The core CBMM challenge provides a critical focus for the diversity of theoretical approaches. The models for answering the sets of questions in the challenge will need to encompass behavior, macro circuitry and individual neural circuits. They will need to be plausible and testable at all these levels.
The theory platform will connect all these levels: for instance face identification algorithms to answer the question “who is there” should perform well but also be consistent with known fMRI and primate physiology. In general the theory platform will inform the algorithms that will be implemented within Vision and Language which will take the lead on the engineering side. The modeling and algorithm development will be guided by scientific concerns, incorporating constraints and findings from our work in cognitive development (Development of Intelligence), human cognitive neuroscience (Social Intelligence), and systems neuroscience (Vision and Language).
A core mathematics of intelligence comprising learning, inference, and neural computation that has emerged in the past few years will provide the tools for the theory platform.
Learning theory is the modern synthesis (due to work by Vapnik, Valiant, and Smale among others) of diverse fields in modern mathematics such as high dimensional probability and empirical process theory, computational harmonic analysis, computational geometry and topology, optimization theory, and convex analysis (Amit et al., 1985; Bousquet et al., 2004; Cucker & Smale 2001; Devroye et al., 1996; Poggio & Smale, 2003; Seung et al., 1992; , Smale et al., 2009; Steinwart & Christmann 2008; , Valiant 1984; Valiant 2000; Vapnik 1998; Vapnik 1995). Hierarchical “deep” architectures for learning represents a promising area for theoretical work leading to a new learning theory inspired by the basic organization of the cortex.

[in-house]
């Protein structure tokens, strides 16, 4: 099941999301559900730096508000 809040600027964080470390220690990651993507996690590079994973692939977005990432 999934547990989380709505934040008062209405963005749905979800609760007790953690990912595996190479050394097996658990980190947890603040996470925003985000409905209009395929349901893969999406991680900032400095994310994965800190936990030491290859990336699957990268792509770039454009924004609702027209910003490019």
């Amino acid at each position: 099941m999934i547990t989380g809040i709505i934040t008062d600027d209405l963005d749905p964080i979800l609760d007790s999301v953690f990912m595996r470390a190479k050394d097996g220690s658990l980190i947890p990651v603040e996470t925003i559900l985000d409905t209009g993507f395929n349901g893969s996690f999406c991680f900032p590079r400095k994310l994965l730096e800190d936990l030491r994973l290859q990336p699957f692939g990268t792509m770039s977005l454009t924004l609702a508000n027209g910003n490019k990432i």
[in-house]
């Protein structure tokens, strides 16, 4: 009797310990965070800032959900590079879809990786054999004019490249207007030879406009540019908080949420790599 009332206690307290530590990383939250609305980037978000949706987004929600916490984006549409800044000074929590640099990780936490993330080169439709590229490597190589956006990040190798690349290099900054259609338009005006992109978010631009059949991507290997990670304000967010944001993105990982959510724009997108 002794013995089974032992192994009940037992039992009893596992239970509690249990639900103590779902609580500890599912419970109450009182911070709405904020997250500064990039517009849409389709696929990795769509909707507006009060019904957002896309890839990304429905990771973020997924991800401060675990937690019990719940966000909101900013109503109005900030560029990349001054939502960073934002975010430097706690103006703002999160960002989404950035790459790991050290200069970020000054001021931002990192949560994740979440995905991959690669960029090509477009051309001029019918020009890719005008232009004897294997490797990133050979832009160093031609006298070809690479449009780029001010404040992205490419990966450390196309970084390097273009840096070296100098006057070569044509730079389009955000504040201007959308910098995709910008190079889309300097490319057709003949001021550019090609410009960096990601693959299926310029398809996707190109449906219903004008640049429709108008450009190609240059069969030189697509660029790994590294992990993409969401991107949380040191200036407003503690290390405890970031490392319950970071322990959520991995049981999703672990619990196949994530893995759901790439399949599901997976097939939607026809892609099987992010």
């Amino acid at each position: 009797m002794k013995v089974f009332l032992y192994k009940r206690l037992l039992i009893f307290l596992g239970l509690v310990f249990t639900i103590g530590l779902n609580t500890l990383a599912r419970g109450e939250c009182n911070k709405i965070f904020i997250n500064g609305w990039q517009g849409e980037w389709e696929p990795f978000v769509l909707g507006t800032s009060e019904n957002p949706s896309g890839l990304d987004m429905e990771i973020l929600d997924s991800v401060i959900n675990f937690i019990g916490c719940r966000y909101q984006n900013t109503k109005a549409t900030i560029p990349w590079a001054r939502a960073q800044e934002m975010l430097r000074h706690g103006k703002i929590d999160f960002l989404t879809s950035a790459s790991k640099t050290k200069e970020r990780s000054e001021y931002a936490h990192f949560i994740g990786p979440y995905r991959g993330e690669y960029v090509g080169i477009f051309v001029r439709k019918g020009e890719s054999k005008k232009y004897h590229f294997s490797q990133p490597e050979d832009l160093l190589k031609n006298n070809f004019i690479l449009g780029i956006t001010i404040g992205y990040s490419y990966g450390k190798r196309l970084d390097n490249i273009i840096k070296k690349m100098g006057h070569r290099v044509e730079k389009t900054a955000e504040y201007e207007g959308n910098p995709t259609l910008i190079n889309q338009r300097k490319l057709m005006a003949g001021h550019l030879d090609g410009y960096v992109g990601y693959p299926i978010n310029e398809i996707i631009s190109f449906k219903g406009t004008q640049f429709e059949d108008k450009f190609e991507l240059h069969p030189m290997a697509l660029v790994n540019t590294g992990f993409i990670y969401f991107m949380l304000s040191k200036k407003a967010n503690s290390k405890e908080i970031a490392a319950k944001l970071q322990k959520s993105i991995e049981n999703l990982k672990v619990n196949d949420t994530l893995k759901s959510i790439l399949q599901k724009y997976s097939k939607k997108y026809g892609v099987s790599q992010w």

Probabilistic modeling and inference are central tools for acting intelligently in a complex world with pervasive uncertainty. Probabilistic graphical models are our starting point, casting perception, reasoning, learning, prediction, and planning in a unified framework as Bayesian inferences about unobserved variables (latent causes or future outcomes) conditioned on observed data (effects). Hierarchical and nonparametric Bayesian methods and probabilistic grammars extend the approach. Probabilistic programs generalize all these methods, marrying Bayesian probability with universal computation (Goodman et al., 2008.)
Neural Computation comprises several complementary modeling approaches that have been developed to link intelligent behavior and the brain mechanisms underlying it (Rao & Ballard 1999). Work is planned on neural circuits that may implement probabilistic inference (including representations of constraints and priors) [Beck et al., 2011; Beck et al., 2008; Burak et al., 2010). We will also investigate a recent theory that attempts to explain and predict cortical architecture and properties of neurons in different visual areas (Poggio, 2011).